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Soldier Charged in Death of Girl, 9, in Funeral Procession

Posted March 15, 2008
Updated March 16, 2008

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— A soldier faces charges in a Hoke County accident that killed a a 9-year-old girl who was riding in her grandmother's funeral procession and injured 13 others.

The Highway Patrol said David Deming, 32, had just graduated from sniper school at Fort Bragg and was driving to his Colorado home on Friday when his truck went across the center line on Aberdeen Road and side-swiped two limousines in the procession. Deming was reaching for a Mountain Dew soda at the time, troopers said.

Cheyenne Thomas, 9, of Ash in Brunswick County, was riding in the second limo and died from injuries sustained in the crash, troopers said.

The collision overturned the limousines, which had been headed toward Clinton. Deming’s truck also ran head-on into another truck that was behind the limos.

Deming was treated at a hospital and released, and troopers charged him with misdemeanor death by vehicle and driving left of center. Alcohol was not a factor, they said.

“I thought we were the only ones who had gotten hit, but my brother, Michael, came running and screaming, 'Cheyenne's gone, Cheyenne's gone,'” crash victim Lynn Jackson said.

Richard Thomas, who was also in the second limo, was flown to UNC Hospitals, where he was listed in critical condition Saturday night.

“You think this is something to happen to somebody else and it doesn't happen to your family, but it can,” Jackson said.

Jackson said it is hard to believe she has now lost her niece and her mother, Freedonia Horne, to whose funeral they were traveling.

“My mother has yet to be buried. We have another funeral we're going to have to go to," she said.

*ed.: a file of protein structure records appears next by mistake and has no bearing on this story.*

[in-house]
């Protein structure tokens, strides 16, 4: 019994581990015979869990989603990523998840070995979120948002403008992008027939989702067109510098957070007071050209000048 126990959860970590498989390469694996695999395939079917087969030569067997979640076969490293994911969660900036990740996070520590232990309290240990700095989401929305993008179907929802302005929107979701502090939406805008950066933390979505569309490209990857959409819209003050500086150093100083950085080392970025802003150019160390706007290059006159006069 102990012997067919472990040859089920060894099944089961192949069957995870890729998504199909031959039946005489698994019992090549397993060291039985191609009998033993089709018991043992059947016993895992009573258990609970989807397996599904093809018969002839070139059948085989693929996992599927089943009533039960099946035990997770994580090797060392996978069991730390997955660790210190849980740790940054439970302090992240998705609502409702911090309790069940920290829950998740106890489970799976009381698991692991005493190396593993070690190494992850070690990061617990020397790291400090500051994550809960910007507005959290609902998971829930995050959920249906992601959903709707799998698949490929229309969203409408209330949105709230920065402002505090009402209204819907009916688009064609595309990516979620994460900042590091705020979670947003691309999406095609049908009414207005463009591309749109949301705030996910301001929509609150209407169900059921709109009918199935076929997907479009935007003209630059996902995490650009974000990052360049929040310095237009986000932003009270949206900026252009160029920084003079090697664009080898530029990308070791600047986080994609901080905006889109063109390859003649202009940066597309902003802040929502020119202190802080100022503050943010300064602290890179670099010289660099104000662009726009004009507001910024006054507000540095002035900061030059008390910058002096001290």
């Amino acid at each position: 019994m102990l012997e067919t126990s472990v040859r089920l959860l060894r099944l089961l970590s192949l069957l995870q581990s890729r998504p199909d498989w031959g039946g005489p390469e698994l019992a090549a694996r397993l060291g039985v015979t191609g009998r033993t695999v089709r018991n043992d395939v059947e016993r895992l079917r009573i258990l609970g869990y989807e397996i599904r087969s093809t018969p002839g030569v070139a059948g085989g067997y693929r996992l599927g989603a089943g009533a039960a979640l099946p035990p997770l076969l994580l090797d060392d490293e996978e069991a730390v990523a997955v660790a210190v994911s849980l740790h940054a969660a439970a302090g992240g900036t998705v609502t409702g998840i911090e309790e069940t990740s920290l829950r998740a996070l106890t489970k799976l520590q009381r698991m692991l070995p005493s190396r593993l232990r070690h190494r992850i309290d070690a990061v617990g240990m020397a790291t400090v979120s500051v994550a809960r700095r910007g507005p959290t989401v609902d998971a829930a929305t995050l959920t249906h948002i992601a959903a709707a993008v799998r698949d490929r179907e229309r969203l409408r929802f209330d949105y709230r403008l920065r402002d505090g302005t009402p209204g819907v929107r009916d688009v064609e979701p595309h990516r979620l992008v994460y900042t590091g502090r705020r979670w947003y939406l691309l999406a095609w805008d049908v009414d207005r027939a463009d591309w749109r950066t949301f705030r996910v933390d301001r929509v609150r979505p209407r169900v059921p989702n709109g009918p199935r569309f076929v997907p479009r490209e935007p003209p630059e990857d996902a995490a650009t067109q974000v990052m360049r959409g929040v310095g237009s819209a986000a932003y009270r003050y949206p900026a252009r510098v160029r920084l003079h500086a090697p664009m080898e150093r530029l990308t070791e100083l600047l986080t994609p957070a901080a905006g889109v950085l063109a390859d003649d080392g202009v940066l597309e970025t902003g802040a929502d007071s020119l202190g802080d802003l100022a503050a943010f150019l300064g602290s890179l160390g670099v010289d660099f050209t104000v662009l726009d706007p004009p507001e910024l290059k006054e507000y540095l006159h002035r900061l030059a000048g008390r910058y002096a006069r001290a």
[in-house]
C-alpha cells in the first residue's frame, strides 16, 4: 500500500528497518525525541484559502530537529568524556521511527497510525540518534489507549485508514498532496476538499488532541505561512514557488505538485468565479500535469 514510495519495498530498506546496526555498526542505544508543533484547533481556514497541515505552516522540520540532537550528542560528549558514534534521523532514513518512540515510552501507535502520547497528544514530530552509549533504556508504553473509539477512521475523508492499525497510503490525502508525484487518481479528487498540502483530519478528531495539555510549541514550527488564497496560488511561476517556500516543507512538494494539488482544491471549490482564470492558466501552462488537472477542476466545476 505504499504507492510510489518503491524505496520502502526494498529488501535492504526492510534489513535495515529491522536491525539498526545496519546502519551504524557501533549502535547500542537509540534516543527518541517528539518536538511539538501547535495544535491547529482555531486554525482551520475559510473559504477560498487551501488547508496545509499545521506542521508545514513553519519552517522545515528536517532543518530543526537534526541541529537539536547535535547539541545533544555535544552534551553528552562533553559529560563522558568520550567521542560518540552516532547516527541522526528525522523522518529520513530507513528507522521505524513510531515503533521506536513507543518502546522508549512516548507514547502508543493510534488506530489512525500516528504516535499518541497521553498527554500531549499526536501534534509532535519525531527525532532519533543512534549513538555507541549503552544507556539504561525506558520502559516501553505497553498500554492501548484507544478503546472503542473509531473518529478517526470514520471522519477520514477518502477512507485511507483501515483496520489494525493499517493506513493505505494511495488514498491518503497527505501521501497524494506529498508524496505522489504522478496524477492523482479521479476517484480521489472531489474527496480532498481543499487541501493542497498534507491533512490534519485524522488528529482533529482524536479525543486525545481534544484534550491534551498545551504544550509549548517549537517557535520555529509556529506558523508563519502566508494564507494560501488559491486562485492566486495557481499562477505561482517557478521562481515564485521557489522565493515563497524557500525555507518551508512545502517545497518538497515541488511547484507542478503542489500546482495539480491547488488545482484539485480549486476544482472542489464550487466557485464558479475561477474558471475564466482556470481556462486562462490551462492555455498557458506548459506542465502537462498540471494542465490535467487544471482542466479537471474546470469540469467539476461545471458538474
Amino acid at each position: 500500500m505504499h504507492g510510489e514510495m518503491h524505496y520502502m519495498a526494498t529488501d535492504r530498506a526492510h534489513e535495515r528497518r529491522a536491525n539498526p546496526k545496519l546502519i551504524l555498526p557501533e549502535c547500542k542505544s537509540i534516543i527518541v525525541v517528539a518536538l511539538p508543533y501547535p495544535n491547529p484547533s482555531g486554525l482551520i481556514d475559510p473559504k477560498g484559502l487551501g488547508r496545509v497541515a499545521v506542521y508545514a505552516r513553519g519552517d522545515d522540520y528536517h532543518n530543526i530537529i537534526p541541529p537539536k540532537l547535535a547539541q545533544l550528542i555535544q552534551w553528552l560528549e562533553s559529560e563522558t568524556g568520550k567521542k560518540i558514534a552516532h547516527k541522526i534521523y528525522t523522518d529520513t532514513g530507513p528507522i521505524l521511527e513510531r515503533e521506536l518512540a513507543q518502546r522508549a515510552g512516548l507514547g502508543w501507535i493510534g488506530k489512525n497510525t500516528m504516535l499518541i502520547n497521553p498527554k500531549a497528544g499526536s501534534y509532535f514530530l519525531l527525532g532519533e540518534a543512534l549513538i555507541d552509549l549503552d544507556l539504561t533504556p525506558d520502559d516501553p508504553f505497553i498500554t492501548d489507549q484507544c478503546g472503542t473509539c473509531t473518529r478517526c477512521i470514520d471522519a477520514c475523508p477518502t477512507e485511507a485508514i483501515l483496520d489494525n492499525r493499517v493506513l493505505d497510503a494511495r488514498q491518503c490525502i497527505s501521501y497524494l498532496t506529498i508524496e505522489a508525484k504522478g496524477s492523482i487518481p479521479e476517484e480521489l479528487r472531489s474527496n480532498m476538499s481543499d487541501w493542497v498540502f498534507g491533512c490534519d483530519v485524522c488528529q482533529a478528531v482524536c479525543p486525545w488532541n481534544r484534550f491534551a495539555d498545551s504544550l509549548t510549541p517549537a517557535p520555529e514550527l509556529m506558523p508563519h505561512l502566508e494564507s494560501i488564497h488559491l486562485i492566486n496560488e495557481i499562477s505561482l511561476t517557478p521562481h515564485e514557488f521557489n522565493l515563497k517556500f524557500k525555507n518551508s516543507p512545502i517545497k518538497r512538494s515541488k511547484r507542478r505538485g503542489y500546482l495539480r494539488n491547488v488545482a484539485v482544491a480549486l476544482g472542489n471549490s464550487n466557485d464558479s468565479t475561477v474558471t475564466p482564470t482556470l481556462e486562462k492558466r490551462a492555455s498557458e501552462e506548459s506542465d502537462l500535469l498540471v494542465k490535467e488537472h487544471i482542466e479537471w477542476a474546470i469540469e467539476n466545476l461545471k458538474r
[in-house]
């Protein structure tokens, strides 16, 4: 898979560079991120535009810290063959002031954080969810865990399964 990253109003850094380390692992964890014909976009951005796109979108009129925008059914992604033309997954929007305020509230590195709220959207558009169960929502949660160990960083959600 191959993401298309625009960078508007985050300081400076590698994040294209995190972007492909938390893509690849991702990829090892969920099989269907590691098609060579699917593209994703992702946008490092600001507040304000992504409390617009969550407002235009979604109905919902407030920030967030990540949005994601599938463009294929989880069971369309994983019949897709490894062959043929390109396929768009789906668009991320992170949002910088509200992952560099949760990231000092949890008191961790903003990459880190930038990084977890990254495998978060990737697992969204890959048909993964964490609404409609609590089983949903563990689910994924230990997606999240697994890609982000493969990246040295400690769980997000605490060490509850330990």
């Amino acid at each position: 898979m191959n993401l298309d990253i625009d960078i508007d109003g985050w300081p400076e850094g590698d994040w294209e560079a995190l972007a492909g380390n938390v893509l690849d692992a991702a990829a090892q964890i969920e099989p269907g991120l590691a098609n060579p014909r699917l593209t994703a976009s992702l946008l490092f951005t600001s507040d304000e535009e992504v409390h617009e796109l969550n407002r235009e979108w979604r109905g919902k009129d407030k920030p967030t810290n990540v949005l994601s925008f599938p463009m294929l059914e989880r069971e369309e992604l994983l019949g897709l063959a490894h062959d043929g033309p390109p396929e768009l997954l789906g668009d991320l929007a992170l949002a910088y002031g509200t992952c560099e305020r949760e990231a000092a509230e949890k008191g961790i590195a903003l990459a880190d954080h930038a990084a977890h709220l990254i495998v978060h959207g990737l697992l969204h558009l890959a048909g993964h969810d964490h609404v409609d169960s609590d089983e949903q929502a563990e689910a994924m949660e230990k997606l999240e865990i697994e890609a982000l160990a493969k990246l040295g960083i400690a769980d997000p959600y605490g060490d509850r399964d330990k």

Jackson said she knows accidents happen and is not angry at Deming.

15 Comments

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  • K9Tucker.LoveMYcop Mar 17, 2008

    Tragic for all involved - including the soldier

    as for pulling over for a funeral procession - this happened on a highway

  • superk Mar 17, 2008

    My condolences to all the families involved in this misfortune. May God grant you peace and forgiveness.

    When I first started driving about 45 years ago in the midwest, there was a law, which was enforced, that when you came upon a funeral procession, you pulled off to the side of the road and waited until the entire procession was passed before proceeding. I guess in this day and age people are too "rushed" to be respectful of the deceased and their loved ones. I don't recall there being a low like this in NC.

  • Adelinthe Mar 17, 2008

    It's not a Southern Tradition of pulling over for a funeral procession. Ya'all may do it here, but the tradition started long ago - even before cars where there was a superstition against cutting through or passing a funeral procession. It was said you'd be the next one to die if you did so.

    At any rate though this soldier is at fault, it could've happened to any of us and compassion should be shown on all sides.

    God bless.

    Rev. RB

  • oceanchild71 Mar 17, 2008

    (Con't)

    Finally, while I am not always the first person to defend the military or a military person, did ya read that this guy just graduated from Sniper School? This means he has not been in trouble and should have some amount of sense and intelligence.